3.2. Training Results Table 1 shows the statistics of the dictionary. The dictionary was comprised of about 59,000 reference vectors. Since there were 1,000 training patterns, the average number of local parts per training pattern was 59. This number increases on “0” and decreases on “1”. Figure 2 shows examples of detected local parts. The original SURF feature sometimes covers the entire character. Thus, this case should be considered as an exceptional case of the “part-based” recognition. If we fix the scale by a parameter 𝑠, we can realize a “strictly part-based” recognition. For example, when 𝑠 = 4, the size of the square area is always about 1/3 of the character size. Note again, the effective area of the local part becomes narrower if we consider the Gaussian weight, which is also shown in Fig. 2. For exam1 The recognition rates of MNIST by up-to-date methods are listed in [10].

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ple, the effective area becomes about 1/20 of the whole character size at 𝑠 = 4. Hereafter, we consider the condition of 𝑠 = 4 and the fixed rotation as our representative condition of part-based recognition.

3.3. Feature-Level Recognition The feature-level recognition rates, i.e., the rates of the 1NN reference vector belonging to the category of the input pattern, are shown in Fig. 3. It is observed that the feature-level recognition rates are quite low. Note that

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Table 2. Confusion matrix (%). (Rot:fix, scale:𝑠 = 4.) (a) feature-level recognition rate in % recognition result 1 2 3 4 5 6 7 8 9 3.5 8.0 5.9 2.6 5.9 8.4 4.4 4.1 4.7 48.6 1.8 0.5 10.0 0.7 7.6 16.5 0.8 6.5 1.2 46.3 9.3 3.7 5.8 5.0 8.1 5.9 4.8 0.4 8.7 47.6 1.4 14.4 2.8 5.7 7.4 3.3 8.7 5.0 1.2 47.5 2.1 7.5 7.4 3.0 12.0 0.7 6.0 16.3 2.6 46.9 5.0 3.6 6.6 3.5 4.9 4.9 3.7 5.6 4.3 52.2 2.3 6.9 3.9 12.3 8.8 6.1 7.0 3.8 2.6 41.8 2.2 9.2 0.7 6.5 8.1 2.8 5.9 6.7 2.6 52.5 8.4 5.0 5.4 4.1 9.9 3.2 3.9 9.0 8.8 44.3

0 0 98.0 1 1.0 2 1.7 3 1.2 4 0.8 5 1.3 6 2.9 7 2.2 8 0.7 9 3.5

(b) character-level recognition rate in % recognition result 1 2 3 4 5 6 7 8 9 0.0 0.4 0.5 0.1 0.2 0.5 0.0 0.2 0.1 91.8 0.4 0.0 0.5 0.1 0.9 4.4 0.0 0.9 0.1 95.9 0.6 0.0 0.3 0.5 0.8 0.1 0.0 0.1 0.9 95.0 0.0 1.9 0.0 0.5 0.3 0.1 0.6 0.0 0.0 94.1 0.0 0.4 0.3 0.1 3.7 0.1 0.1 2.5 0.1 94.7 0.8 0.0 0.2 0.2 0.3 0.1 0.0 0.0 1.0 95.3 0.0 0.4 0.0 3.8 2.8 0.3 2.8 0.1 0.0 87.5 0.0 0.5 0.0 0.1 2.1 0.3 0.1 0.3 0.0 96.0 0.4 0.4 0.4 0.5 2.3 0.7 0.2 1.0 1.3 89.7

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Table 3. Distribution of referred times of each reference vector. (Rot:fix, scale:𝑠 = 4.) 0 1 2 3 4 5 6 7 8 9 10 11 12 13 14 15

#cases selected as 1NN of an incorrect category 0 1 2 3 4 5 6 7 8 9 10 11 12 13 14 17 282,184 82,580 28,505 9,920 3,562 1,291 471 160 87 35 15 1 2 0 1 0 75,380 26,293 10,230 3,799 1,514 554 217 95 34 16 4 1 2 1 0 0 25,357 9,042 3,656 1,412 571 222 110 50 15 4 3 1 0 0 0 1 9,019 3,200 1,386 581 227 88 34 24 6 4 3 0 0 1 0 0 3,460 1,217 527 243 84 40 14 4 3 1 0 0 0 0 0 0 1,294 407 183 70 42 25 7 7 2 0 0 0 0 0 0 0 517 156 88 33 15 10 1 0 0 1 0 0 0 0 0 0 233 64 36 15 9 1 0 0 0 0 0 0 0 0 0 0 84 29 13 6 4 1 4 0 0 0 0 0 0 0 0 0 38 16 4 1 2 3 2 0 0 0 0 0 0 0 0 0 18 5 2 3 2 0 0 0 0 0 0 0 0 0 0 0 5 4 1 1 0 0 0 0 0 0 0 0 0 0 0 0 5 3 1 0 0 0 0 0 0 0 0 0 0 0 0 0 2 1 0 0 0 0 0 0 0 0 0 0 0 0 0 0 0 1 2 1 0 0 0 0 0 0 0 0 0 0 0 0 3 0 0 0 0 0 0 0 0 0 0 0 0 0 0 0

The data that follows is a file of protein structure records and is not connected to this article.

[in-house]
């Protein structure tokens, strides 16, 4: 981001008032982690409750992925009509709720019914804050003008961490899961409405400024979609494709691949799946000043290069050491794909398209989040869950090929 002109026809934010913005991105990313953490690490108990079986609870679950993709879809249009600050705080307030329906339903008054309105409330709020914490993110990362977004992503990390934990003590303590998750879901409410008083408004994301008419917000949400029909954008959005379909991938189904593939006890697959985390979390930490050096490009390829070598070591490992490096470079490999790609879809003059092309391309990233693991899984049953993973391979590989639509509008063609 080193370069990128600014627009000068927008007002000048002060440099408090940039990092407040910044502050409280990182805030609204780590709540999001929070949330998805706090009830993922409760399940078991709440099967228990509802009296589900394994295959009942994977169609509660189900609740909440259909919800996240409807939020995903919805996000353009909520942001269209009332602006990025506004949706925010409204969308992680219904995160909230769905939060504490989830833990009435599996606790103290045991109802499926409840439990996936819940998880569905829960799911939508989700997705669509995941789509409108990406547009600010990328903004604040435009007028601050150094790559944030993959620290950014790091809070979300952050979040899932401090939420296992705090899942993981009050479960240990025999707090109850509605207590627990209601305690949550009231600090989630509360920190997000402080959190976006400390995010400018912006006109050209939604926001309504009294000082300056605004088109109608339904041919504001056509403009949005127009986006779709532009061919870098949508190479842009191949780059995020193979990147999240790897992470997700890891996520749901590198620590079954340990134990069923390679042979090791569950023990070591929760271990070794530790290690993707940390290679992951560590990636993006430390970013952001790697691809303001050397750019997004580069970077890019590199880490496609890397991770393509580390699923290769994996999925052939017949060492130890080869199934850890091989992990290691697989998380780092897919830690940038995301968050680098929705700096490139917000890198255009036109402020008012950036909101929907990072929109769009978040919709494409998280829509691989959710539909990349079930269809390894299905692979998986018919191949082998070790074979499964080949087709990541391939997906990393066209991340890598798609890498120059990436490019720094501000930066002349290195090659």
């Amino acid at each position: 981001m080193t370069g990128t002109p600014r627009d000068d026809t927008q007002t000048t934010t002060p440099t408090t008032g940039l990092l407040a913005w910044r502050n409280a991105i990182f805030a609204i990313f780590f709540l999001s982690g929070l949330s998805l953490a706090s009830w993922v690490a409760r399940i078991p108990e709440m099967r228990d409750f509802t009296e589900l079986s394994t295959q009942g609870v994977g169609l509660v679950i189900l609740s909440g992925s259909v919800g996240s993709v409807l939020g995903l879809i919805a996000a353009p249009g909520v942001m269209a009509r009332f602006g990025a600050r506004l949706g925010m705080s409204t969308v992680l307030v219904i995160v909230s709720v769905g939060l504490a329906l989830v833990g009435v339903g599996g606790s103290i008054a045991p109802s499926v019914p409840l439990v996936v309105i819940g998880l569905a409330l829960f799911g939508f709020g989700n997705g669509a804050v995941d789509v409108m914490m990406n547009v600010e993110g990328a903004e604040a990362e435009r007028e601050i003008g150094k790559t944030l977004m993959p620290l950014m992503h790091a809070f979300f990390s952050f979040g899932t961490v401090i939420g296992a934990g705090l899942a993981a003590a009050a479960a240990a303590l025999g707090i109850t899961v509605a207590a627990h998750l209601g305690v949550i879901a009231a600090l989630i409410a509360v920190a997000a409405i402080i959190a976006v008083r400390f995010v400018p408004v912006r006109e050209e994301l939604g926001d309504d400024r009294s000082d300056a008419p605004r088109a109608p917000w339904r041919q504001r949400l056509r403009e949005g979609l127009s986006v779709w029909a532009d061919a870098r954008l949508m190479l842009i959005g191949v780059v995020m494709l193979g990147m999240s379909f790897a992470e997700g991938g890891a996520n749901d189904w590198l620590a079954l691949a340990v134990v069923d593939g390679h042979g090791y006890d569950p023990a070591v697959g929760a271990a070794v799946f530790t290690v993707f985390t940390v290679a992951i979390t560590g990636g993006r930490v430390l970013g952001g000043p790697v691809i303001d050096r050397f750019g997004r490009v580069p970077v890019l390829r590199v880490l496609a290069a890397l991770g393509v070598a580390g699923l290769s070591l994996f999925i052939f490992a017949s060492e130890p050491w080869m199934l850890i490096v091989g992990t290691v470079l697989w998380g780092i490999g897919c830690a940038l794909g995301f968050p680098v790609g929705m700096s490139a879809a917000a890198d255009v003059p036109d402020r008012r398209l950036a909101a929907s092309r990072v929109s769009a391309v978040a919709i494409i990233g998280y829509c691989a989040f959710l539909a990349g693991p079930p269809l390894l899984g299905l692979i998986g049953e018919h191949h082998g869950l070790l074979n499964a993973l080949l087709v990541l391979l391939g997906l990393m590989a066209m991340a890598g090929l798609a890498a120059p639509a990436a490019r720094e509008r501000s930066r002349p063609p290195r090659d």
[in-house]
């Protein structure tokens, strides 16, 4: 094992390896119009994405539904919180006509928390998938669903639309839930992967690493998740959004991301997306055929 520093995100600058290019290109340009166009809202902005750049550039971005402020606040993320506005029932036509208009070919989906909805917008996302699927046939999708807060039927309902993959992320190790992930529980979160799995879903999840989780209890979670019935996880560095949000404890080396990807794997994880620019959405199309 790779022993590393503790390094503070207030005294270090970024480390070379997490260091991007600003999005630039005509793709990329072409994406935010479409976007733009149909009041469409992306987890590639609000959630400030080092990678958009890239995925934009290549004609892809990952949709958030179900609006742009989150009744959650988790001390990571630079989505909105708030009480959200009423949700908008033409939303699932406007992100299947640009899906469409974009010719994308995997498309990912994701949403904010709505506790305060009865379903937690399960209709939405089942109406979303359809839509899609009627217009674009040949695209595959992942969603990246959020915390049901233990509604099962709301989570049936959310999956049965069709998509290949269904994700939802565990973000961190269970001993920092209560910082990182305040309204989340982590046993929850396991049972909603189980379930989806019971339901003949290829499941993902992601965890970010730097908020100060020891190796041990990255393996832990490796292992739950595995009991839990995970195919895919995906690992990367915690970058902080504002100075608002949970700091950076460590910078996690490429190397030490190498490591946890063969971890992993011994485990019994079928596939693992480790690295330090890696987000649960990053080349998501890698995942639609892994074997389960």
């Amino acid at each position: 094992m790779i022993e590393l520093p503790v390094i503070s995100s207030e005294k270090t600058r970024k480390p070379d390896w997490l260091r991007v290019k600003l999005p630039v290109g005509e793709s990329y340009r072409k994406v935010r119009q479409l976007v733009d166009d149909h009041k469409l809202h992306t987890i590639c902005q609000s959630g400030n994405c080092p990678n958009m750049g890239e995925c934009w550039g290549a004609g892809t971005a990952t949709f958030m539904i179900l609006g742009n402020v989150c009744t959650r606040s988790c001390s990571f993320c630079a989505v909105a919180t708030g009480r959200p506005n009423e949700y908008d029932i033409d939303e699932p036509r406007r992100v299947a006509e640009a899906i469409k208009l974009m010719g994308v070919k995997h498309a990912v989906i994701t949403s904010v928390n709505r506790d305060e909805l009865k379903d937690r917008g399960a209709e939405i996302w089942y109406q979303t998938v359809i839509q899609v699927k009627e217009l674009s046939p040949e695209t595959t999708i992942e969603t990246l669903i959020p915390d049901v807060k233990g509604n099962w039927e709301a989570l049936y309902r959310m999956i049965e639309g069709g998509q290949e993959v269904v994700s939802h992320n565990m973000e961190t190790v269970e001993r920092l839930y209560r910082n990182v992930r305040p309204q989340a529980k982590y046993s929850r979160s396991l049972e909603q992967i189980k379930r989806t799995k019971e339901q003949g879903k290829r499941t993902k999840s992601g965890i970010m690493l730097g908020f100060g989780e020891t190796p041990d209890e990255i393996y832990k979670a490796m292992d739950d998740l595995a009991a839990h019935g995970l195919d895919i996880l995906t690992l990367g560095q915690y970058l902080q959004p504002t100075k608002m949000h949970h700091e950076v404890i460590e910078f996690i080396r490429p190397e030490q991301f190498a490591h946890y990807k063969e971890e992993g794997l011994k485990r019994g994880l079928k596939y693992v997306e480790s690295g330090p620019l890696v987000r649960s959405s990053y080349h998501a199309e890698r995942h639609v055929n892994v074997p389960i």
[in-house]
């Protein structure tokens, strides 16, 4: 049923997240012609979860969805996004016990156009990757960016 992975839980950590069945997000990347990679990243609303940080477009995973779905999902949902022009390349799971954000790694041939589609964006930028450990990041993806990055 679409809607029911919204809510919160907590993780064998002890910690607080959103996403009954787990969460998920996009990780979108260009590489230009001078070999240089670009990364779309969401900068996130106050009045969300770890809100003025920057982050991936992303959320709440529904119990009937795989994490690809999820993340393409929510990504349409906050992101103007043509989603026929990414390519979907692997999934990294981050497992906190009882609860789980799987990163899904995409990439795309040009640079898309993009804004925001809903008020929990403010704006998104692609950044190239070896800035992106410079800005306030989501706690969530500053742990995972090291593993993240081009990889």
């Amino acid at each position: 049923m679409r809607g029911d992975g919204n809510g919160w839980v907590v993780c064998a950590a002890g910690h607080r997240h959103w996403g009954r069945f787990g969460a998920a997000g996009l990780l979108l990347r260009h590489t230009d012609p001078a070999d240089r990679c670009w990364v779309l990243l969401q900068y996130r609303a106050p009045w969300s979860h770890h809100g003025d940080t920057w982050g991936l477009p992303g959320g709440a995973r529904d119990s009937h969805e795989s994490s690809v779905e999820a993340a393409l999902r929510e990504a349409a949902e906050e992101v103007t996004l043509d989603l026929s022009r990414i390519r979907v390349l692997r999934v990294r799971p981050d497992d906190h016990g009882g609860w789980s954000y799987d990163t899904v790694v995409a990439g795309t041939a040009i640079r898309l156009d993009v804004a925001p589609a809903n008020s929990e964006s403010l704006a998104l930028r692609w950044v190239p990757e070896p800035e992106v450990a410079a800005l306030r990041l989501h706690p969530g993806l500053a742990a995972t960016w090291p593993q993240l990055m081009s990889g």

only 50% of the feature vectors were correctly recognized in the case of the fixed rotation and the fixed scale (𝑠 = 4). This fact proves that local parts from different categories often resemble each other. The difficulty of the feature-level recognition is also illustrated in Fig. 4, which shows the distribution of 1NN distances of each feature vector to the correct category and that to the nearest incorrect category. There is a concentration along the diagonal line and thus the minimum distance to the incorrect category is often close to that to the correct category. Figure 5 shows examples for correspondences between local parts. Note that the correspondences are reasonable because they are established between similar local parts. It is also observed that local parts from different categories are often very similar and thus distributed with considerable overlaps. Table 2(a) shows the confusion matrix of featurelevel recognition. Major misrecognition pairs (printed in boldface) were “1”↔“7” and “3”↔“5.” This is simply because, for example, the lower parts of “3” and “5” are often similar. It is interesting to note that there is no zero entry in the confusion matrix. Table 3 shows the distribution of referred times of

each reference vector, i.e., how often it appeared to be the 1NN. This table indicates that (i) 47.7% reference vectors were never referred to, (ii) 74.5% were referred to at most one time, (iii) 21.4% were always chosen incorrectly, (iv) 19.5% were always chosen correctly, and (v) maximum reference times were 17. The fact (i) indicates that we can halve the dictionary size without loosing important information (and (ii) indicates that 1/4 size might be still useful, respectively). The fact (v) indicates that there is no “notorious” reference vector which causes many misrecognitions. As shown in Fig. 6, the number of training patterns at each category affects the recognition rates drastically. In the extreme case, that is, if we use only a single training pattern for each category, feature-level recognition rate was degraded to 30%. This also proves that the local parts are distributed with considerable overlaps and thus we need many reference vectors for increasing the probability of finding a 1NN of the correct category. Note that the recognition rate was not saturated with 1,000 training patterns and thus will be improved if we use more training patterns. Figure 7 visualizes results of feature-level recognition. Color indicates the recognized category. Accord-